The Simplest Way to Become a Great Decision-Maker

Make decisions based on future value not sunk-cost.

The above image isn’t the house we rented. However, the home was built in castle style. It even had a drawbridge.


The lake house:

Last month we rented a small house on Seneca Lake. We had so much fun we decided to do it again this month. We found a beautiful home on a private lake. The drive was short. The price was right. It would be fun. It wasn’t.

I like to get away with my High School sweetheart. She drove. I played love songs on my iphone. Eric Clapton’s “You Look Wonderful Tonight” was followed by Joe Cocker croaking “You are so Beautiful.”

Things turned dark when we arrived.

The owners typically live in a private wing of their six bedroom home. We found out after making the reservation that the owners would be away. Yippie! Frankly, we aren’t the Bed and Breakfast type. We emphasize “away” in “Getting away”.

The house has two living rooms and six bedrooms. The owners were practically invisible. But it felt like mom and dad were in the other room.

Ignore sunk-cost:

We left early the next morning before taking showers.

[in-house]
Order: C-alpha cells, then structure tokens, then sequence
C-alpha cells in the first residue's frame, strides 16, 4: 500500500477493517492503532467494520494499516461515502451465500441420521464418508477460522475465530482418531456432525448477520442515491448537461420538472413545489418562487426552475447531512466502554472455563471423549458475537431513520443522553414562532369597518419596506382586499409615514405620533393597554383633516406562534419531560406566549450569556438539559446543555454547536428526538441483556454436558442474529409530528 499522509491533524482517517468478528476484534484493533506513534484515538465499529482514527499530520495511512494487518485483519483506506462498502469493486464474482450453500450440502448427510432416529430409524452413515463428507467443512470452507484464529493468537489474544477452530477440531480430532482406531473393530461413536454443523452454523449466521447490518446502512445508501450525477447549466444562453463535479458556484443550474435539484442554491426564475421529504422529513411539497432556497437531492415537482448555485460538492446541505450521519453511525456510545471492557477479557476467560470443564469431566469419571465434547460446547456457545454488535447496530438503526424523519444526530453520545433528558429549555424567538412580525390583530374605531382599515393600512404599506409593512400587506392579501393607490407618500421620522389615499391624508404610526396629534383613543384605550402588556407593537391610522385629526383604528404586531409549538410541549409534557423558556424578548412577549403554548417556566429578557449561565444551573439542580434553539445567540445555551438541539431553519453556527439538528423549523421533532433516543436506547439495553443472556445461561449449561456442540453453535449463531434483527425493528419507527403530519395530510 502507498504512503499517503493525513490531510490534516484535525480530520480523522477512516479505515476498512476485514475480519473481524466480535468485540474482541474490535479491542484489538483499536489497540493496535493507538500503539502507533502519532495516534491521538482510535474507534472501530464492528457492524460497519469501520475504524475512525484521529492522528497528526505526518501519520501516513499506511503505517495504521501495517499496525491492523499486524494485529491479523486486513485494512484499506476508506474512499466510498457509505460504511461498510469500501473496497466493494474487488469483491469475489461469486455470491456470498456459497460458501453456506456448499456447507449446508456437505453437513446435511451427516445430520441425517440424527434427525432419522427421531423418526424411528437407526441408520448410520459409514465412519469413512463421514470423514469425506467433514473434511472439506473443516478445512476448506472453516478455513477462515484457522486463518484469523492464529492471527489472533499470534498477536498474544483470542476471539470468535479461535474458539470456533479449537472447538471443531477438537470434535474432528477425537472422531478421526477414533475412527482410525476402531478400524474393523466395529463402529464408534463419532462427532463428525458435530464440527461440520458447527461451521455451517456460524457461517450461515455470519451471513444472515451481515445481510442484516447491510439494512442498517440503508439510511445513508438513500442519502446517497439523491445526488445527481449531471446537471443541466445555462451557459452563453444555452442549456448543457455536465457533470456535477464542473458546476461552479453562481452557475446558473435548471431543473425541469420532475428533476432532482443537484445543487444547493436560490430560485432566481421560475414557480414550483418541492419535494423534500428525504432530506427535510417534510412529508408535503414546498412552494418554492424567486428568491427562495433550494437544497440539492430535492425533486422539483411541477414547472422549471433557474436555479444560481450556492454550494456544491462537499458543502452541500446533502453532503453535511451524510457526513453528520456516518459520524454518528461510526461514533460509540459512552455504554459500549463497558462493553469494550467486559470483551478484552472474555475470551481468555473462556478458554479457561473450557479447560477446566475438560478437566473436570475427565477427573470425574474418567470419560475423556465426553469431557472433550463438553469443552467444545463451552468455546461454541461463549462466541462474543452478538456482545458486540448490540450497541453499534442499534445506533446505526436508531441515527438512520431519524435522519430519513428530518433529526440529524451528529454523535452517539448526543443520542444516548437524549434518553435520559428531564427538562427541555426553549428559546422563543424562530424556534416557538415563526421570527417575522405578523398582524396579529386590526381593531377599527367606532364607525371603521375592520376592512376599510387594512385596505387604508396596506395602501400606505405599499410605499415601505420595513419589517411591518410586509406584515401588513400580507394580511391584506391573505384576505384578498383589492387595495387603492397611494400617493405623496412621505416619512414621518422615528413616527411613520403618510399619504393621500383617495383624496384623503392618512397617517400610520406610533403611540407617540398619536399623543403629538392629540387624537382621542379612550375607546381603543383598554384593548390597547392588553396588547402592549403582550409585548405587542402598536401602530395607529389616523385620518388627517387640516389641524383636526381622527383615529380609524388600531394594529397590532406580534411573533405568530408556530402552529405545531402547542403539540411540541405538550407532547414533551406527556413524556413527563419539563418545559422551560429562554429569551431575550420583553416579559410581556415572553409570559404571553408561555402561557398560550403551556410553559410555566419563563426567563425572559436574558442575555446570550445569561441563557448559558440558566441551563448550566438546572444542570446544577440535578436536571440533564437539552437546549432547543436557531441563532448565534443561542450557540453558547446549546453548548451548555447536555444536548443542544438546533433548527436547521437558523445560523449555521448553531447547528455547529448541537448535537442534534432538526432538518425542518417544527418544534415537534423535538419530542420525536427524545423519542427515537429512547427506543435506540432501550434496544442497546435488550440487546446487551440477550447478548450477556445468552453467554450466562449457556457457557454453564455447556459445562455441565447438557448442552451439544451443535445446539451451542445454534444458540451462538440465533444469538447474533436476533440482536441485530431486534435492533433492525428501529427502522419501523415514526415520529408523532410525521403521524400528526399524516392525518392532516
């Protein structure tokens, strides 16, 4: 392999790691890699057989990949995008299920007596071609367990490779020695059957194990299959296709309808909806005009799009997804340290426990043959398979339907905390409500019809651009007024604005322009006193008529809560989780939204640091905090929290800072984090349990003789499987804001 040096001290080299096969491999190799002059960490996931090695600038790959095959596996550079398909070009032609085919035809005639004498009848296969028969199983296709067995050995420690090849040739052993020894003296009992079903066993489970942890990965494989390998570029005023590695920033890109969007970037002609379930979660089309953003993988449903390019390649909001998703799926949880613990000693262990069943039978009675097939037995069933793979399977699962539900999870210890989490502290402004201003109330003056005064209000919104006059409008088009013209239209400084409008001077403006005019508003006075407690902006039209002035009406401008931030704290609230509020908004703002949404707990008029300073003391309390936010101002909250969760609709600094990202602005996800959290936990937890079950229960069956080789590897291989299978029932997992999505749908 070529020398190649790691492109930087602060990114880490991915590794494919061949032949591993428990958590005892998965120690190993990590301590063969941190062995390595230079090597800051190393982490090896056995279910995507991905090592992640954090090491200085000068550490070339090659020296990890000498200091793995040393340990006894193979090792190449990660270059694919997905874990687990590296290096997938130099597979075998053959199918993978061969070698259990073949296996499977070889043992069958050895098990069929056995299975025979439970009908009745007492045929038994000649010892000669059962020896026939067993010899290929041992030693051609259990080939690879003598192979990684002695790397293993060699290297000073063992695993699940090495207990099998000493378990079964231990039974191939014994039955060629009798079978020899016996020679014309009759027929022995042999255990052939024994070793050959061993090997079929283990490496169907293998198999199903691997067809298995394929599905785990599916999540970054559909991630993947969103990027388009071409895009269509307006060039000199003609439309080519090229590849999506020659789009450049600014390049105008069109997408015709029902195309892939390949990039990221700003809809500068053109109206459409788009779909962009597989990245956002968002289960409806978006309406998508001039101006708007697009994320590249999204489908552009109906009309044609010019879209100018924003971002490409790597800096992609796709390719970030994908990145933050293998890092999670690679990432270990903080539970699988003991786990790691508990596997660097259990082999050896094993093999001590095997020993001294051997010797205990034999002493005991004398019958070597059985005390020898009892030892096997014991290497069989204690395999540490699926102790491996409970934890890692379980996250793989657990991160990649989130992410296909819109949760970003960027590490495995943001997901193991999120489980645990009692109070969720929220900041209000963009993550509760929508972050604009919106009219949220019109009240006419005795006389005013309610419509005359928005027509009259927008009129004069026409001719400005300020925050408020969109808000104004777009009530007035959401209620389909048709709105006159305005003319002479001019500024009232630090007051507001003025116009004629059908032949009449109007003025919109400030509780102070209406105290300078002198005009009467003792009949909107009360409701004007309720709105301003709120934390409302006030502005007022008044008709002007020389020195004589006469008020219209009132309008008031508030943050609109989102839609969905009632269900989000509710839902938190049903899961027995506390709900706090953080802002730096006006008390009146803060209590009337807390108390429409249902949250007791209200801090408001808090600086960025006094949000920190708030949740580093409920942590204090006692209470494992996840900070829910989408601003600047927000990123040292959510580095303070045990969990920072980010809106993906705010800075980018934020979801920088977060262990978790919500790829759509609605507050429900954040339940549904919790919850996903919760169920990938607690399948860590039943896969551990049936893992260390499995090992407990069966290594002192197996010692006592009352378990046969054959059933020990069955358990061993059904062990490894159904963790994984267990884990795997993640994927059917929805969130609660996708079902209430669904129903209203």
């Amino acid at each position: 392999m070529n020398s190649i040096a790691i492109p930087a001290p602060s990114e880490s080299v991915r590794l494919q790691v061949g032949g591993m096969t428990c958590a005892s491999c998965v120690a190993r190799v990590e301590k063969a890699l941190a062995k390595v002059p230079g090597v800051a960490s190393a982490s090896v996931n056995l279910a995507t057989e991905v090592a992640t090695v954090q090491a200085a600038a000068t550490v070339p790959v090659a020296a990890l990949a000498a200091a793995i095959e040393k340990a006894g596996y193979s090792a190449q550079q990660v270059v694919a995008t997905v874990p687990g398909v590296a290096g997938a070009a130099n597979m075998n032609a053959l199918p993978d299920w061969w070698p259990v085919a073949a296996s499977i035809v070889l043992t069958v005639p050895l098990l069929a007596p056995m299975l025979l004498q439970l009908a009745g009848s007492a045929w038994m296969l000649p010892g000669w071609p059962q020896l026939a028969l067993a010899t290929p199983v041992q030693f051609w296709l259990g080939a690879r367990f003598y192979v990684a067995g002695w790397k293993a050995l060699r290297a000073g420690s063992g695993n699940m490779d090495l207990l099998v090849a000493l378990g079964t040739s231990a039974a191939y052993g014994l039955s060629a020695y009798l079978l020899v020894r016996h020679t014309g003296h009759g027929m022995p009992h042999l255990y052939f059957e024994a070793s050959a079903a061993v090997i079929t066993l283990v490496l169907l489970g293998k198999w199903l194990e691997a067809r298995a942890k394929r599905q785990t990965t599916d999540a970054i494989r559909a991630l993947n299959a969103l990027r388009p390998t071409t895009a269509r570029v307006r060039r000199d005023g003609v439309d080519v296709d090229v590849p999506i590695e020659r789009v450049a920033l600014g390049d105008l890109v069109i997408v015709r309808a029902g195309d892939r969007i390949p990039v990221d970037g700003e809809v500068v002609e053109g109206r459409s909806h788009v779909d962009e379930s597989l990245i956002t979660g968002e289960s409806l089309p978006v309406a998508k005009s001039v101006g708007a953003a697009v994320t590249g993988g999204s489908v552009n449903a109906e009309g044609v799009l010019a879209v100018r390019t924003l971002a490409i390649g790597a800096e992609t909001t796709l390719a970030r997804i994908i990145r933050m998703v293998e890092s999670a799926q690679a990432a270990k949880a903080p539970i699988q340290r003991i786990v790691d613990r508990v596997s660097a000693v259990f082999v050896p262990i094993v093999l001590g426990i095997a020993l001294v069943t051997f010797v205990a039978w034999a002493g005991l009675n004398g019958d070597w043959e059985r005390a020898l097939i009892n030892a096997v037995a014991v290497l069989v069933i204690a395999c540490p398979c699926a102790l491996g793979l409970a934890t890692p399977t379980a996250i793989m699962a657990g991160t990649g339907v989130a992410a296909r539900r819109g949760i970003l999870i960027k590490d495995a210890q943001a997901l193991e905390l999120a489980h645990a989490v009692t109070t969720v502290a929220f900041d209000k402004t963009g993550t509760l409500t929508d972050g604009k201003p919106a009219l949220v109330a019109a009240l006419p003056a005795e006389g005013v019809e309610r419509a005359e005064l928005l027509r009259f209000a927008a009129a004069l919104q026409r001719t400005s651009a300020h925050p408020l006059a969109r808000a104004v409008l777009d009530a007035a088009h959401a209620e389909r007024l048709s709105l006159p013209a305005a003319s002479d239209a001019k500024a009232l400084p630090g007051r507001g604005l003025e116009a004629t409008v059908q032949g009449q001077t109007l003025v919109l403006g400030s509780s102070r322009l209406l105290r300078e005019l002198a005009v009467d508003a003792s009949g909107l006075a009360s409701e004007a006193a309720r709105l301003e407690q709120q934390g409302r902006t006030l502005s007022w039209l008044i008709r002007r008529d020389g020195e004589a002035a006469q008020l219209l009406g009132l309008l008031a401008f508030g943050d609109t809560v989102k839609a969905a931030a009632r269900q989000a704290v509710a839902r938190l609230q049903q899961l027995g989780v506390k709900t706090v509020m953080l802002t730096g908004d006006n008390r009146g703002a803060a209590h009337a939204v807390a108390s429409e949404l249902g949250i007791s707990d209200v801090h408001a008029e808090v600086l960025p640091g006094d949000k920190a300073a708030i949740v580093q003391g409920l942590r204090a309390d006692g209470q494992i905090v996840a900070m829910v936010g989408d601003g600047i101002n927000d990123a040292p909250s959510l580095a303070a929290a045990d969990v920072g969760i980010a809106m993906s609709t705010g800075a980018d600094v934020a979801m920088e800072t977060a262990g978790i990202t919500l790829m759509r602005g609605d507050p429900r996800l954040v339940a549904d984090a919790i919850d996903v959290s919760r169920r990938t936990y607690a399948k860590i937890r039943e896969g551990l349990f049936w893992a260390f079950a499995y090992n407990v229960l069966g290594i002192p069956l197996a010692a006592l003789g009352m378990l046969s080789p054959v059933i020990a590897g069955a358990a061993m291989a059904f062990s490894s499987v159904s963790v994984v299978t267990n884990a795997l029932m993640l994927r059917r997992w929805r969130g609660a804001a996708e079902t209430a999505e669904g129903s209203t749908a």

Ignore sunk costs when making decisions. Past losses have nothing to do with the future value of available options. We could stay and be miserable or have fun at home.

It didn’t matter how much we paid. It felt great to arrive back at our country home. We listened  to Clapton and others on the return trip.

Make decisions based on future options, not past cost.

Dumb decisions:

  • Hanging on to employees that don’t fit and aren’t making progress because you’ve invested in them.
  • Staying in a miserable business relationship when better options are available.

Turn to the future. Past unrecoverable cost is irrelevant when making decisions.  

We’re glad to be home, even though we could be miserable at the lake.

What’s your sunk-cost story?

How might leaders overcome the tendency to make decisions based on sunk-cost?

Afterword: We’re just getting into AirBnB and learning to interpret the language. Originally, I hadn’t realized the owners were living in a wing of the home. That was my fault. When I learned they would be away, it was great. I had assumed that in the beginning. We’ve chalked this up to a learning experience.

If you have a lake house you rent, drop me a note, but only if you’re going to be gone.